January 8, 2020
A simplified way to turn food waste into hydrogen energy
Americans discard as much as 40 percent of their food, worth about $200 billion a year, according to the U.S. Department of Agriculture. A simple new method from Purdue University scientists could help cut down that amount of waste—and provide another renewable source of clean energy.
The Purdue scientists developed a method to improve the production of hydrogen from food waste using yeast. Until now, the production of hydrogen for use as clean fuel has largely been through bacterial degradation of food waste, which can lead to slow production rates and complex preprocessing of the raw material.
This new method uses yeast to break down food waste to clean hydrogen for further use with minimal preprocessing steps.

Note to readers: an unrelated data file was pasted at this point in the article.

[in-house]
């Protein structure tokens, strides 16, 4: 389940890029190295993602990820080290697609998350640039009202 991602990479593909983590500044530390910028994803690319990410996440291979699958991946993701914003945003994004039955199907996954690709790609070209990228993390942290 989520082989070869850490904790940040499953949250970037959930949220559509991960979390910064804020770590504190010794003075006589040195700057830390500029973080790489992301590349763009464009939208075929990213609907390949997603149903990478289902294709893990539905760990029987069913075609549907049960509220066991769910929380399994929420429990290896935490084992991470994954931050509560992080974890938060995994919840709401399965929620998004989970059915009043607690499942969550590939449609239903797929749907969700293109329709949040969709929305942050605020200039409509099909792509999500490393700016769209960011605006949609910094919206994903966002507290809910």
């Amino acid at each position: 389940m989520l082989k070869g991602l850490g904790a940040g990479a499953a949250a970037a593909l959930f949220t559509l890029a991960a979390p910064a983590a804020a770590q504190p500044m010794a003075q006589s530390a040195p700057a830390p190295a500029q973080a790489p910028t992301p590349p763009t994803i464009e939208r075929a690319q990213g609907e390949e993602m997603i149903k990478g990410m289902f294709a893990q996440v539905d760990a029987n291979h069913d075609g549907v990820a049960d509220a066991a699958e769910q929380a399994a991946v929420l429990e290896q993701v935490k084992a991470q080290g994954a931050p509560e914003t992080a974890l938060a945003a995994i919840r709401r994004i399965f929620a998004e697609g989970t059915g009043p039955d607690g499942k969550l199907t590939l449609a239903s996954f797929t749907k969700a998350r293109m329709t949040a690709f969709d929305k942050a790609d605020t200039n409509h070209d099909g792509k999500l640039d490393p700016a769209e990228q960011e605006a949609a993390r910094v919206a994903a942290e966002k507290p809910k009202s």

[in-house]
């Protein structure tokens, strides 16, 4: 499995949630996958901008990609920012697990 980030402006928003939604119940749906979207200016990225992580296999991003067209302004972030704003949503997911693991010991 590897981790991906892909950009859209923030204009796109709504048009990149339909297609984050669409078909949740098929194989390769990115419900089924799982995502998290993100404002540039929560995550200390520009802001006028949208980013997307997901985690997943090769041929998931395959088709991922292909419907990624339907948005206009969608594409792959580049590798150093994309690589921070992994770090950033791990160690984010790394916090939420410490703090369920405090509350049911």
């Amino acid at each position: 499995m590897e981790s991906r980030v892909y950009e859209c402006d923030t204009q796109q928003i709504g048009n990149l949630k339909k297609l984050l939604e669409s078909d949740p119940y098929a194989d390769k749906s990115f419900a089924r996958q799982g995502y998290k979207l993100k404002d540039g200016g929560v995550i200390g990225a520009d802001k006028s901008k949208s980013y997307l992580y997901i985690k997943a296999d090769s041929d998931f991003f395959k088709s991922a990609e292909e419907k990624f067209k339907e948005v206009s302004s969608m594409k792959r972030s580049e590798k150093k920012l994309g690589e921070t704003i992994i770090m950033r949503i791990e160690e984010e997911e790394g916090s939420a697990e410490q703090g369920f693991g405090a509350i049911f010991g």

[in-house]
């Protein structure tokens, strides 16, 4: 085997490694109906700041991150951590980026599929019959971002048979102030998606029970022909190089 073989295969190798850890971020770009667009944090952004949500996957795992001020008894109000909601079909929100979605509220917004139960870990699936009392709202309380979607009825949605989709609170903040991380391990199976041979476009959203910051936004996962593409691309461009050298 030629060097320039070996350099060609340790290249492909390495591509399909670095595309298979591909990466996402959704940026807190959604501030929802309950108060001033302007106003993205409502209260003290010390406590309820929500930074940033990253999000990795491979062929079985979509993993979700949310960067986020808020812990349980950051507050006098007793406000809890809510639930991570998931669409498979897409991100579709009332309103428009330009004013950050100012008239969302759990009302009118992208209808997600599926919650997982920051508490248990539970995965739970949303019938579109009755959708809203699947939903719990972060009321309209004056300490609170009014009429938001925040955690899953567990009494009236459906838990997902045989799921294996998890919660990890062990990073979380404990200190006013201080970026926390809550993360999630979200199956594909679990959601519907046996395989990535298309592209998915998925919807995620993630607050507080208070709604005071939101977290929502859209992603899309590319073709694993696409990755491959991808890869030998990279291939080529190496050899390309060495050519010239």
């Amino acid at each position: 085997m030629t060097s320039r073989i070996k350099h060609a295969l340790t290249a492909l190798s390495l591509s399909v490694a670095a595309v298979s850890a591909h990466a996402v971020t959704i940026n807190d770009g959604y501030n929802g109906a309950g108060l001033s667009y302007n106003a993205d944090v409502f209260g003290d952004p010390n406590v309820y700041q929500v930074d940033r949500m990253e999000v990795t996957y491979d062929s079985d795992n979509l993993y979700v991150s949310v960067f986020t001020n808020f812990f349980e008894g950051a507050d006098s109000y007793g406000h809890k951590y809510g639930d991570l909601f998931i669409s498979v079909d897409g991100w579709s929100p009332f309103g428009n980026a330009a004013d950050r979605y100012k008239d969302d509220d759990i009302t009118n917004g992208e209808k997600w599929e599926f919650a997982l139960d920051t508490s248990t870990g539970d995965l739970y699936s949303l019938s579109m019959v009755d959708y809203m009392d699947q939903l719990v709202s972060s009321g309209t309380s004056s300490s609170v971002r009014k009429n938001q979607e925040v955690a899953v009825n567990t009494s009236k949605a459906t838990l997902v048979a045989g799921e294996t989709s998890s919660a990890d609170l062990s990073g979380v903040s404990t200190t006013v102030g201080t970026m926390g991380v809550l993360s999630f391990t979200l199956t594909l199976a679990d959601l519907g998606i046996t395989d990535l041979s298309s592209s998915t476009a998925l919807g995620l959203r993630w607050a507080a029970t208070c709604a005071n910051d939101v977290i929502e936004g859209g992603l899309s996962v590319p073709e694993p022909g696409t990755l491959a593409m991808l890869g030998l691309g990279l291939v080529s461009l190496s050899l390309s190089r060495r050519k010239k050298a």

"We wanted to create a simple way to turn all that food waste into a source of clean energy," said Robert Kramer, the NiSource Charitable Foundation Professor of Energy and the Environment and a professor of physics at Purdue University Northwest. "Our system basically allows a user to take food waste, grind it, place it in a reactor and use our process to create hydrogen in about 18-24 hours. That's much faster than the days it takes with other methods."
Kramer, who also serves as director of the Purdue Northwest Energy Efficiency and Reliability Center, and his team have validated the technology using a variety of yeast strains. He estimates the Purdue system could lead to a 20 percent-25 percent increase in efficiency when producing hydrogen from food waste compared with current methods.
Kramer said the method could be easily multiplexed with solar thermal technology to make a stand-alone power source, in addition to being a clean fuel source and having numerous applications in the agrofood and transportation industries. Kramer said the Purdue method also does not involve the risk of explosion that can come with hydrogen as an energy source.